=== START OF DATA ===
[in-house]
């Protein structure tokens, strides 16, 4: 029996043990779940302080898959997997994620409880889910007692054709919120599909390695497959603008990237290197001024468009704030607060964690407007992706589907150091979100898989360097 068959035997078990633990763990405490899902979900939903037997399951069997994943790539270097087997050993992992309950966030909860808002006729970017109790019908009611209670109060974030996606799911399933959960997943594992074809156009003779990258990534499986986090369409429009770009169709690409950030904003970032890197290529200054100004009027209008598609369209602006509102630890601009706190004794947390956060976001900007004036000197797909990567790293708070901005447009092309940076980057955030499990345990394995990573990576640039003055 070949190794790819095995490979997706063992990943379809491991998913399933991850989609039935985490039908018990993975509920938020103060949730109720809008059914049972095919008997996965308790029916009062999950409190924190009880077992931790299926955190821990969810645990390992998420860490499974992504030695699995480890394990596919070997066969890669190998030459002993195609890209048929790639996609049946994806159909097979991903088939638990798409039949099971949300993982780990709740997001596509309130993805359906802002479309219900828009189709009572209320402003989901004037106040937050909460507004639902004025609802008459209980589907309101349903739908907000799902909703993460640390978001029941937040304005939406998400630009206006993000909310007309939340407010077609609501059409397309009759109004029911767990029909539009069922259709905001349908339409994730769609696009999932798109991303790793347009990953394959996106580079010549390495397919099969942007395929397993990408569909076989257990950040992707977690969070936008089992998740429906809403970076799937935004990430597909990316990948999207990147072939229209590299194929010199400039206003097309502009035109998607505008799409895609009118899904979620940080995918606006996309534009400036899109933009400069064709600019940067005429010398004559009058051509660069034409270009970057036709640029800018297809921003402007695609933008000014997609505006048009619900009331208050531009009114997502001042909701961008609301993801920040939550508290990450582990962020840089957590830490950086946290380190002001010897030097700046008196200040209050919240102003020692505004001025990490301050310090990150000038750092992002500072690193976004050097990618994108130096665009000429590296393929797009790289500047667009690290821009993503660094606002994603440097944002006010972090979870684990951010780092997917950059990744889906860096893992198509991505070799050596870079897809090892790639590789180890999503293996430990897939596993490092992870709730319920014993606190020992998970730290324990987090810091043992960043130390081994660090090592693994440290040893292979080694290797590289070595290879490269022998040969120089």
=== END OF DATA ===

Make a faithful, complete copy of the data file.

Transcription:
[in-house]
């Protein structure tokens, strides 16, 4: 029996043990779940302080898959997997994620409880889910007692054709919120599909390695497959603008990237290197001024468009704030607060964690407007992706589907150091979100898989360097 068959035997078990633990763990405490899902979900939903037997399951069997994943790539270097087997050993992992309950966030909860808002006729970017109790019908009611209670109060974030996606799911399933959960997943594992074809156009003779990258990534499986986090369409429009770009169709690409950030904003970032890197290529200054100004009027209008598609369209602006509102630890601009706190004794947390956060976001900007004036000197797909990567790293708070901005447009092309940076980057955030499990345990394995990573990576640039003055 070949190794790819095995490979997706063992990943379809491991998913399933991850989609039935985490039908018990993975509920938020103060949730109720809008059914049972095919008997996965308790029916009062999950409190924190009880077992931790299926955190821990969810645990390992998420860490499974992504030695699995480890394990596919070997066969890669190998030459002993195609890209048929790639996609049946994806159909097979991903088939638990798409039949099971949300993982780990709740997001596509309130993805359906802002479309219900828009189709009572209320402003989901004037106040937050909460507004639902004025609802008459209980589907309101349903739908907000799902909703993460640390978001029941937040304005939406998400630009206006993000909310007309939340407010077609609501059409397309009759109004029911767990029909539009069922259709905001349908339409994730769609696009999932798109991303790793347009990953394959996106580079010549390495397919099969942007395929397993990408569909076989257990950040992707977690969070936008089992998740429906809403970076799937935004990430597909990316990948999207990147072939229209590299194929010199400039206003097309502009035109998607505008799409895609009118899904979620940080995918606006996309534009400036899109933009400069064709600019940067005429010398004559009058051509660069034409270009970057036709640029800018297809921003402007695609933008000014997609505006048009619900009331208050531009009114997502001042909701961008609301993801920040939550508290990450582990962020840089957590830490950086946290380190002001010897030097700046008196200040209050919240102003020692505004001025990490301050310090990150000038750092992002500072690193976004050097990618994108130096665009000429590296393929797009790289500047667009690290821009993503660094606002994603440097944002006010972090979870684990951010780092997917950059990744889906860096893992198509991505070799050596870079897809090892790639590789180890999503293996430990897939596993490092992870709730319920014993606190020992998970730290324990987090810091043992960043130390081994660090090592693994440290040893292979080694290797590289070595290879490269022998040969120089």